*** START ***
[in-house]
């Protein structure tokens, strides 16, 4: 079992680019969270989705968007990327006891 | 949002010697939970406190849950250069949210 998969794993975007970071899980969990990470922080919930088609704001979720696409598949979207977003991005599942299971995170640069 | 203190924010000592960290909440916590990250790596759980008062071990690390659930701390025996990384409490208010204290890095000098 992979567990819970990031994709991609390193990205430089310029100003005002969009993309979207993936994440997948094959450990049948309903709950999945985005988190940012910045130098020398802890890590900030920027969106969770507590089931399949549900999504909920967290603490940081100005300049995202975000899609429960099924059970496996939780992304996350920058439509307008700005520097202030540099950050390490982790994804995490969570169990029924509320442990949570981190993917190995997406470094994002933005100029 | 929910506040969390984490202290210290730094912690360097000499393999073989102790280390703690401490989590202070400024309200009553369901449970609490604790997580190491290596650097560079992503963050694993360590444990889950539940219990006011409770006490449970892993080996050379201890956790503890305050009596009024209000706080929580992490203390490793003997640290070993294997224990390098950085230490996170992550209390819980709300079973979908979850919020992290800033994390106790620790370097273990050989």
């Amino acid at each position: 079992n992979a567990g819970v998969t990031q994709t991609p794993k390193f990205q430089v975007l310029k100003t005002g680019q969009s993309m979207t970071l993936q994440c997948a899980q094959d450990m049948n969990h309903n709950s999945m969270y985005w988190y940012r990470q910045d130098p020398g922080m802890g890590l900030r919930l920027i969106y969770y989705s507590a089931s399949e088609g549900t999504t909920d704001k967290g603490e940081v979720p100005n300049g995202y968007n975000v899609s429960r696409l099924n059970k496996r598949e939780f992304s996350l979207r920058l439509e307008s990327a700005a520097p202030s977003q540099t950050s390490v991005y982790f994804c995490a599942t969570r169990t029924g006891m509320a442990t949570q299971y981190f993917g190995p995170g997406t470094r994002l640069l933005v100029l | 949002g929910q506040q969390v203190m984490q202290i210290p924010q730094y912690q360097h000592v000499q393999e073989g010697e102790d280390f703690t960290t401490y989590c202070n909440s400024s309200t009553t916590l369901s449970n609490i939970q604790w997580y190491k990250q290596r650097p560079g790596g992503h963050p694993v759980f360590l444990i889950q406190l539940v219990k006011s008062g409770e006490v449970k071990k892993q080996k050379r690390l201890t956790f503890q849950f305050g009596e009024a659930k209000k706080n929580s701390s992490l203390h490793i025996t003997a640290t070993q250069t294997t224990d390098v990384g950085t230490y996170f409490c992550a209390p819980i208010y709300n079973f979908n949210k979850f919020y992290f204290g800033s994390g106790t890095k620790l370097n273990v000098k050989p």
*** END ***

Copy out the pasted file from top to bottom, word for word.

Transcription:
[in-house]
């Protein structure tokens, strides 16, 4: 079992680019969270989705968007990327006891 | 949002010697939970406190849950250069949210 998969794993975007970071899980969990990470922080919930088609704001979720696409598949979207977003991005599942299971995170640069 | 203190924010000592960290909440916590990250790596759980008062071990690390659930701390025996990384409490208010204290890095000098 992979567990819970990031994709991609390193990205430089310029100003005002969009993309979207993936994440997948094959450990049948309903709950999945985005988190940012910045130098020398802890890590900030920027969106969770507590089931399949549900999504909920967290603490940081100005300049995202975000899609429960099924059970496996939780992304996350920058439509307008700005520097202030540099950050390490982790994804995490969570169990029924509320442990949570981190993917190995997406470094994002933005100029 | 929910506040969390984490202290210290730094912690360097000499393999073989102790280390703690401490989590202070400024309200009553369901449970609490604790997580190491290596650097560079992503963050694993360590444990889950539940219990006011409770006490449970892993080996050379201890956790503890305050009596009024209000706080929580992490203390490793003997640290070993294997224990390098950085230490996170992550209390819980709300079973979908979850919020992290800033994390106790620790370097273990050989």
């Amino acid at each position: 079992n992979a567990g819970v998969t990031q994709t991609p794993k390193f990205q430089v975007l310029k100003t005002g680019q969009s993309m979207t970071l993936q994440c997948a899980q094959d450990m049948n969990h309903n709950s999945m969270y985005w988190y940012r990470q910045d130098p020398g922080m802890g890590l900030r919930l920027i969106y969770y989705s507590a089931s399949e088609g549900t999504t909920d704001k967290g603490e940081v979720p100005n300049g995202y968007n975000v899609s429960r696409l099924n059970k496996r598949e939780f992304s996350l979207r920058l439509e307008s990327a700005a520097p202030s977003q540099t950050s390490v991005y982790f994804c995490a599942t969570r169990t029924g006891m509320a442990t949570q299971y981190f993917g190995p995170g997406t470094r994002l640069l933005v100029l | 949002g929910q506040q969390v203190m984490q202290i210290p924010q730094y912690q360097h000592v000499q393999e073989g010697e102790d280390f703690t960290t401490y989590c202070n909440s400024s309200t009553t916590l369901s449970n609490i939970q604790w997580y190491k990250q290596r650097p560079g790596g992503h963050p694993v759980f360590l444990i889950q406190l539940v219990k006011s008062g409770e006490v449970k071990k892993q080996k050379r690390l201890t956790f503890q849950f305050g009596e009024a659930k209000k706080n929580s701390s992490l203390h490793i025996t003997a640290t070993q250069t294997t224990d390098v990384g950085t230490y996170f409490c992550a209390p819980i208010y709300n079973f979908n949210k979850f919020y992290f204290g800033s994390g106790t890095k620790l370097n273990v000098k050989p």